25 Oct Wisconsin can teach the world, and profit by it
In Australia these days, education has become a booming export business. Universities are expanding offshore and online programs to meet the demands of foreign students—mainly from Asia, the South Pacific and the Middle East—who are eager for courses taught in English.
In fact, offshore education demand is so strong that sale of academic “sheepskins” is rivaling wool as an Australian export industry.
The lessons learned in the land down under should be noted in Wisconsin, a state that is uniquely positioned to profit by leveraging its education assets. Instead of focusing purely on the cost of public education in Wisconsin, state policymakers should instead be urging educators to tap into emerging global and domestic markets.
Developing education as an export industry is a theme that has cropped up in Wisconsin in recent years. Wisconsin Technology Council board members such as John Byrnes of Milwaukee and Jerry Johnson of Bayfield have repeatedly cited the possibilities; Johnson is even organizing an “e-learning” cluster in northwest Wisconsin in hopes of attracting investment and building jobs.
The idea was renewed last week during a Madison forum on Wisconsin’s educational assets, where panelists stressed that few states have the “K-gray” education infrastructure that exists here. What’s needed, they concluded, is a strategy to market Wisconsin’s education system as a commodity, rather than exclusively dwelling on how much it costs.
The Oct. 20 panel was hosted by WisBusiness.com, the Wisconsin Alumni Association, Apple Computer and the Tech Council, and panelists included leaders from higher education, K-12 teaching, business and government. Panelists agreed that Wisconsin’s education system, top to bottom, is among the best in the United States—and that Wisconsin is missing a chance to develop outside markets for its products.
UW-Madison Chancellor John Wiley, one of the panelists, said other states are seizing the chance to market their education systems, rather than looking for ways to cut education budgets. “Education as an export industry—what a concept,” he noted wryly.
Consider Australia: Economists there say education exports are now worth more to the nation’s balance of payments than traditional earners such as wool. Education-related travel services, including student fees and living expenses for foreign students in Australia, have accounted for more than $4 billion in annual revenue since 2000. That’s a three-fold increase over the 1990s, according to a recent report in the Sydney Morning Herald. An additional $200 million per year was generated from distance education or overseas campuses.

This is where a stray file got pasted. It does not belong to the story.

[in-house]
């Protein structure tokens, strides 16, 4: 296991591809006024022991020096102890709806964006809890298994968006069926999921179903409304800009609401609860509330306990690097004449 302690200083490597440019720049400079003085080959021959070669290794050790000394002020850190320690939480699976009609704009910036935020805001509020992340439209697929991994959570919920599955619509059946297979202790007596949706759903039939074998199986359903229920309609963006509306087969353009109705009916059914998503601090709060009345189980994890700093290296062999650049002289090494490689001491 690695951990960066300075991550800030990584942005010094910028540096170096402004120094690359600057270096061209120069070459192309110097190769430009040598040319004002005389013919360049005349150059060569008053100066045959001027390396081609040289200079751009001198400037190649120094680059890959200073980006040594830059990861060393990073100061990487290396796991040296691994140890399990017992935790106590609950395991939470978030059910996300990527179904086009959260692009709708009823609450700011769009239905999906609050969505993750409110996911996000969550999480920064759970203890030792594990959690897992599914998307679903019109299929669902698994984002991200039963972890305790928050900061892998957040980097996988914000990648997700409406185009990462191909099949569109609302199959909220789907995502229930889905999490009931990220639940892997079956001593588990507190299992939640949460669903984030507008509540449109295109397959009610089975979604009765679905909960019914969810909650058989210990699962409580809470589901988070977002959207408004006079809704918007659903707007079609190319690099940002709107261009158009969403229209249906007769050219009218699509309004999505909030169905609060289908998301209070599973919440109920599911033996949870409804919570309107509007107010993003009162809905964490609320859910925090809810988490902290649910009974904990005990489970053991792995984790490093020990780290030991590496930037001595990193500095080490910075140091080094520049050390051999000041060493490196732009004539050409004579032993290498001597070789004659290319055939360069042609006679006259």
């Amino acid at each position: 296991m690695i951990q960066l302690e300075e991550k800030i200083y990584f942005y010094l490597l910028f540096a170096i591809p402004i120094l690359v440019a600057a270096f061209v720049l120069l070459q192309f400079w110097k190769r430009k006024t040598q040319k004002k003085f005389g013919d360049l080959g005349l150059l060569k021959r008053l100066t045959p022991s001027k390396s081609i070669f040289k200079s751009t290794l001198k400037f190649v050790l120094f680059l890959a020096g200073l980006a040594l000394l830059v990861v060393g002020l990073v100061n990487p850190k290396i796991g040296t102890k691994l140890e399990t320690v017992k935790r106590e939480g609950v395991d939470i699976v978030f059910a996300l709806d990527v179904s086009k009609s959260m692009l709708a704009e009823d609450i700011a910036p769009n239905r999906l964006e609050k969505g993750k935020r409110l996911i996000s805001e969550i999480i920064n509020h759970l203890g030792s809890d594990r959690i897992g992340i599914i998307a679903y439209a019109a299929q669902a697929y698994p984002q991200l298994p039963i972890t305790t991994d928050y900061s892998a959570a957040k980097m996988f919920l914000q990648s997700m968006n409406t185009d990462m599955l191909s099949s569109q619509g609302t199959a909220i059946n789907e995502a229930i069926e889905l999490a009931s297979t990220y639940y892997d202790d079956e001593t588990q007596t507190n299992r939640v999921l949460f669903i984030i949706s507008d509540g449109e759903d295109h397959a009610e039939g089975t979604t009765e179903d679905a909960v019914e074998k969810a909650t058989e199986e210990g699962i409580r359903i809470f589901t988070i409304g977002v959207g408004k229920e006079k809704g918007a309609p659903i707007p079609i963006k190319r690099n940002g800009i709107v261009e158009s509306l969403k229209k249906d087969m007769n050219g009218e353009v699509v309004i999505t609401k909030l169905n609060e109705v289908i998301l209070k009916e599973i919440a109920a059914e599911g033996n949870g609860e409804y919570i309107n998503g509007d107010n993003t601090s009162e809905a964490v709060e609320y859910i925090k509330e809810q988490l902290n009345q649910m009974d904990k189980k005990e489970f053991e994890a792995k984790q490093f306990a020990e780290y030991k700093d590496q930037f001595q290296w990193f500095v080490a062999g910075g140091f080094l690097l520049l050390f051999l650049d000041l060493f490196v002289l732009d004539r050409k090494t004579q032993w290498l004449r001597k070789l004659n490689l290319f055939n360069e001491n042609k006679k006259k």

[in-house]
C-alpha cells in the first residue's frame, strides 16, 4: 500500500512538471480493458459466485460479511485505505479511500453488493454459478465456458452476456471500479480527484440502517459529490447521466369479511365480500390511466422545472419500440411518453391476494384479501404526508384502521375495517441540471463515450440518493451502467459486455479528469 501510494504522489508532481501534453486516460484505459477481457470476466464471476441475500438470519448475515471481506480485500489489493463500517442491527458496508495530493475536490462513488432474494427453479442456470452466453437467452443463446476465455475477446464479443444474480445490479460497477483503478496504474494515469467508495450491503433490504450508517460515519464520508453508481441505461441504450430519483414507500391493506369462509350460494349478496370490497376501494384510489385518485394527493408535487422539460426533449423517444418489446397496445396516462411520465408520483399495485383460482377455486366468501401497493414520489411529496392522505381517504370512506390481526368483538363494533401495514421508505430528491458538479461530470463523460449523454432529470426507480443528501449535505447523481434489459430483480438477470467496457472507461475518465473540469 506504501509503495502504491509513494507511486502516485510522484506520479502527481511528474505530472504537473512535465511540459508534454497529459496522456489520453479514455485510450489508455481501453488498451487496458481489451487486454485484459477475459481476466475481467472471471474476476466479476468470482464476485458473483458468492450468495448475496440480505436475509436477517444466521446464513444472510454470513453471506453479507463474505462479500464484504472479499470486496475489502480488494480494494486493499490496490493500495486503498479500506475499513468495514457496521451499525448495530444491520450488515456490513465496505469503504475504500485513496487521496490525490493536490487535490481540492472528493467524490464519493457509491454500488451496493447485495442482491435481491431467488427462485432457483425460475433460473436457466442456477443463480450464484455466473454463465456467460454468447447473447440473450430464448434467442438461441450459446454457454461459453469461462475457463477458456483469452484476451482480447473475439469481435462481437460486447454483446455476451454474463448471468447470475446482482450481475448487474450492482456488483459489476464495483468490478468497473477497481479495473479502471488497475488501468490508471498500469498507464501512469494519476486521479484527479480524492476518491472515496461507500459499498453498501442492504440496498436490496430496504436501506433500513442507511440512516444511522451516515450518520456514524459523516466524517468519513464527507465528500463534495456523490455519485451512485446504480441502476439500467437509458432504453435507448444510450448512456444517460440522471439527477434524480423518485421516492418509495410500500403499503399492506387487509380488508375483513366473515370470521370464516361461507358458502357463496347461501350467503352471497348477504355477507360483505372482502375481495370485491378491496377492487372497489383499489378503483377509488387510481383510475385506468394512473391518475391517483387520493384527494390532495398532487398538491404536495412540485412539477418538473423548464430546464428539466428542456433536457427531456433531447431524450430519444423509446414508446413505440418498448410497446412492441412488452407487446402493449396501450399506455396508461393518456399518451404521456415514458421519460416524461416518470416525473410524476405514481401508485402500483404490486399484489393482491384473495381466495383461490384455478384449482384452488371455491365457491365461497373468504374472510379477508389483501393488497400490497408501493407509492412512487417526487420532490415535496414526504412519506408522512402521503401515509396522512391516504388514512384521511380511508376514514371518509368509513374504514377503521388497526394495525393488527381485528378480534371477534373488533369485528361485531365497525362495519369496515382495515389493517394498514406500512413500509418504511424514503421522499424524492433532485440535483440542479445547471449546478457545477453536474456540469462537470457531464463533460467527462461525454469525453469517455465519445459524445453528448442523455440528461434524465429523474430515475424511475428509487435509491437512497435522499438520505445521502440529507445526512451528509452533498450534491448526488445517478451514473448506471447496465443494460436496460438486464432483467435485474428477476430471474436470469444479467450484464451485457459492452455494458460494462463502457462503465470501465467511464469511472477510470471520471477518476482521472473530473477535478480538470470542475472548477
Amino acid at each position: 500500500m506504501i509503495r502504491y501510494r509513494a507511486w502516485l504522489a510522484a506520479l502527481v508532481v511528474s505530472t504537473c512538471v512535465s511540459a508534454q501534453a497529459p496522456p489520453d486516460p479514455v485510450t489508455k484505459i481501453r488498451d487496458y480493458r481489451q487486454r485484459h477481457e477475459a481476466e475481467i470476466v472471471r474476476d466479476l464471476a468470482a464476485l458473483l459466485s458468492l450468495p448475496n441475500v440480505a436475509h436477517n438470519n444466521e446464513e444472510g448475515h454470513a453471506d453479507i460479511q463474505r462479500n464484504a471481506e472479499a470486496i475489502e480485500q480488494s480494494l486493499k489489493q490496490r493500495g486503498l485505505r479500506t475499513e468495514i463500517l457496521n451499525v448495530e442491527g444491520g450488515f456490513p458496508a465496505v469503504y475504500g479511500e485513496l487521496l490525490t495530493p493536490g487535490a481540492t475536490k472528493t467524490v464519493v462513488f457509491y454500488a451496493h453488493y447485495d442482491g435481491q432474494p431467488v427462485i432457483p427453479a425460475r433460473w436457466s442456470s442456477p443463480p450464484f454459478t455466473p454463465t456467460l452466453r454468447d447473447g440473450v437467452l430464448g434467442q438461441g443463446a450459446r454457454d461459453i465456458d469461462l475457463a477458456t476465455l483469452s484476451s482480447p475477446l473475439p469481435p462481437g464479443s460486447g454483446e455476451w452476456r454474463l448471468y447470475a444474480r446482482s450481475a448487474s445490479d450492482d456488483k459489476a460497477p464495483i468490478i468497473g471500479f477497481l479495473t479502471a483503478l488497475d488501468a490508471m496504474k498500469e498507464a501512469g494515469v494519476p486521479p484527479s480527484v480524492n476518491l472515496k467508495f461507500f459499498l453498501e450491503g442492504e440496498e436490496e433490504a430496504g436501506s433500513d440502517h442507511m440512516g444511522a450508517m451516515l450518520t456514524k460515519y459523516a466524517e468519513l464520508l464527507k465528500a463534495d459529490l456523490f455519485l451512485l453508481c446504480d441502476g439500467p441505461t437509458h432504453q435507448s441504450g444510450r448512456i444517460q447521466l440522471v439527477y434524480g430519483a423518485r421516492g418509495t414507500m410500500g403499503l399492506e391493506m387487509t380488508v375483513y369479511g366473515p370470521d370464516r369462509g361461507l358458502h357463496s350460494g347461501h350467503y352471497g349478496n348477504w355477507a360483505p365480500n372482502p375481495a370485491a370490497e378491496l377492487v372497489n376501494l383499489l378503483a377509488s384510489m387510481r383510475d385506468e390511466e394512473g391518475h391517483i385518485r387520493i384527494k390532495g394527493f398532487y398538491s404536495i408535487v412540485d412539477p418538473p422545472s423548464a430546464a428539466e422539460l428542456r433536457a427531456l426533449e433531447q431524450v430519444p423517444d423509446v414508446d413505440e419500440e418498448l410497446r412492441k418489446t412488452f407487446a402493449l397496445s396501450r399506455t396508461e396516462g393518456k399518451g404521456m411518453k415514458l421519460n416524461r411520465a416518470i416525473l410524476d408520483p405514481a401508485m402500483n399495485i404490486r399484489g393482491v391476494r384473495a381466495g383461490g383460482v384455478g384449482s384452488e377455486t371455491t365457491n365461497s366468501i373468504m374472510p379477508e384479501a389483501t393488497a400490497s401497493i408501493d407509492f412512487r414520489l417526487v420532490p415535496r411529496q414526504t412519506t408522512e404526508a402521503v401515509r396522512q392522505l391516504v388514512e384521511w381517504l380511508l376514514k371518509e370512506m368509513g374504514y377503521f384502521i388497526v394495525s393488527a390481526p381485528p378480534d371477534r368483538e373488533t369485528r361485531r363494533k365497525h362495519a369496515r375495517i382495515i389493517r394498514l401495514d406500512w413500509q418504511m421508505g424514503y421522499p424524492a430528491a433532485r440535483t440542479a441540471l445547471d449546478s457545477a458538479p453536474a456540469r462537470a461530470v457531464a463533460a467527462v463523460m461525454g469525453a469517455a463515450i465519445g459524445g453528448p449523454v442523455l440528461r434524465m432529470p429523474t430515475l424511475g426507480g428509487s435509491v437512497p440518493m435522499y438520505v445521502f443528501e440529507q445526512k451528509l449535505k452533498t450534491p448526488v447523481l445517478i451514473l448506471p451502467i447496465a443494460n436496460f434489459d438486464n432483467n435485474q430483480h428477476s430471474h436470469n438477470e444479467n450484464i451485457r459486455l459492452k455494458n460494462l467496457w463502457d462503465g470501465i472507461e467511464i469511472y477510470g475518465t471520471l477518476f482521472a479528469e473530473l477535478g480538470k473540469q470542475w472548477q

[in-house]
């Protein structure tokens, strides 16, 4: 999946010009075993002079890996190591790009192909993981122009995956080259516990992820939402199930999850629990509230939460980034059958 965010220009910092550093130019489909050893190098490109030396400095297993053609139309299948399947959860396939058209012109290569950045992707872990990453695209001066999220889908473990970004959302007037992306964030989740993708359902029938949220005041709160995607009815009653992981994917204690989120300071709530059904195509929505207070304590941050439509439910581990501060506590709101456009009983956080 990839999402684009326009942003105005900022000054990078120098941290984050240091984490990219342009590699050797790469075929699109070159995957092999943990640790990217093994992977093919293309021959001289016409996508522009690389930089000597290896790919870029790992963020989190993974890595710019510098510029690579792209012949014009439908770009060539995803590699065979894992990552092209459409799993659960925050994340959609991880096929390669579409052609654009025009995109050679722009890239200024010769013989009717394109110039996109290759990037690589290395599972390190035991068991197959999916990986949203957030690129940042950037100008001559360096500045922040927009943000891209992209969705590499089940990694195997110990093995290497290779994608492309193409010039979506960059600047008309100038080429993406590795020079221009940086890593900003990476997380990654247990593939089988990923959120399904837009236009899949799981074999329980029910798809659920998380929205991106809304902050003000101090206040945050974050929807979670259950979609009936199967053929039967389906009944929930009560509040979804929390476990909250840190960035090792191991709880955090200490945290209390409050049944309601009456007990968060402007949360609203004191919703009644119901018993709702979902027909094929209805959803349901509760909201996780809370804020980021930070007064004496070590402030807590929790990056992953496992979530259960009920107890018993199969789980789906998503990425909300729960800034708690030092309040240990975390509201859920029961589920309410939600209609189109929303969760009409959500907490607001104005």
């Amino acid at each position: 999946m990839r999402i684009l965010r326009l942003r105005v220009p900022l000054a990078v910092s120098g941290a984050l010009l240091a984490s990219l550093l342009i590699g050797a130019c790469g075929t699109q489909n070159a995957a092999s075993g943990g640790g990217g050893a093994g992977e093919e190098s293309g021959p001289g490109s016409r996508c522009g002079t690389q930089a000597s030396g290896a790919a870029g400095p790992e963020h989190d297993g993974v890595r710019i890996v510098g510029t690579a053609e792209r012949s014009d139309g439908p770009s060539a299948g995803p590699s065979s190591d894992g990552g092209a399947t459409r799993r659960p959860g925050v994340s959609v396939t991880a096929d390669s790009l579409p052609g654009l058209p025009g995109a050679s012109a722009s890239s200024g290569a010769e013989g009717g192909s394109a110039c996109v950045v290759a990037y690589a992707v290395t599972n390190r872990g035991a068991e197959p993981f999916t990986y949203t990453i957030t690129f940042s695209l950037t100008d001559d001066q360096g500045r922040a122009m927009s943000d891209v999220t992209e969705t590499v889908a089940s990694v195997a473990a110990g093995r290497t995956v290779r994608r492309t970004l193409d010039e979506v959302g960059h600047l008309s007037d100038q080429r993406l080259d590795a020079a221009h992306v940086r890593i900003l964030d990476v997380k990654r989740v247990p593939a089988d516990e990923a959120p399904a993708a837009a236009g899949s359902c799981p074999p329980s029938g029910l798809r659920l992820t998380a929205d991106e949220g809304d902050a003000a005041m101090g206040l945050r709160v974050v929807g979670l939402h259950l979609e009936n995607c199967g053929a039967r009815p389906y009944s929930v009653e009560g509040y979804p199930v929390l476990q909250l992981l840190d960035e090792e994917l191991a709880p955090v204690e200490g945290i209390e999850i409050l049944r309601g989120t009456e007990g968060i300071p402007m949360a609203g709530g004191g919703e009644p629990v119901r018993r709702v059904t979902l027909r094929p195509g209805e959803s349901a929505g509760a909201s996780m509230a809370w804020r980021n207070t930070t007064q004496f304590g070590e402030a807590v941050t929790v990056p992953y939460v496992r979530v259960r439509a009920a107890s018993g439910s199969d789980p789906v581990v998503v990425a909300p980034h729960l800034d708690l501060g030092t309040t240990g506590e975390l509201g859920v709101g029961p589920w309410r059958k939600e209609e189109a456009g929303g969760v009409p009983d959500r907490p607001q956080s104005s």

Australian colleges are opening remote campuses. The University of New South Wales recently announced it would open the first foreign-owned and operated university in Singapore in 2007. Fees charged 3,500 students there will bring in $130 million per year by 2015.
The Australian Vice-Chancellors Committee last year reported than 1,569 offshore programs were offered by Australian universities. That figure is expected to grow dramatically over the next decade. IDP Education Australia, an international consultancy owned by Australian universities, predicts that demand for courses will grow from 102,000 students in 2000 to 1 million students by 2020. China, Malaysia, India and Indonesia will generate two-thirds of the demand.
China will have 3 million students wanting English-language university courses by 2005, while demand in India is expected to rise from 141,700 students to 629,000 within two decades.
Wisconsin’s public and private schools can tap into emerging overseas markets—not to mention the burgeoning national market for continuing education. There is a reason the University of Phoenix, an online educational institution, is one of the fastest-growing schools in the United States.
Education in Wisconsin must be more productive to continue to flourish. Finding new markets for an outstanding product that is currently being consumed locally is one way to boost productivity.
Still is president of the Wisconsin Technology Council. He is the former associate editor of the Wisconsin State Journal in Madison.
The opinions expressed herein or statements made in the above column are solely those of the author, & do not necessarily reflect the views of Wisconsin Technology Network, LLC. (WTN). WTN, LLC accepts no legal liability or responsibility for any claims made or opinions expressed herein.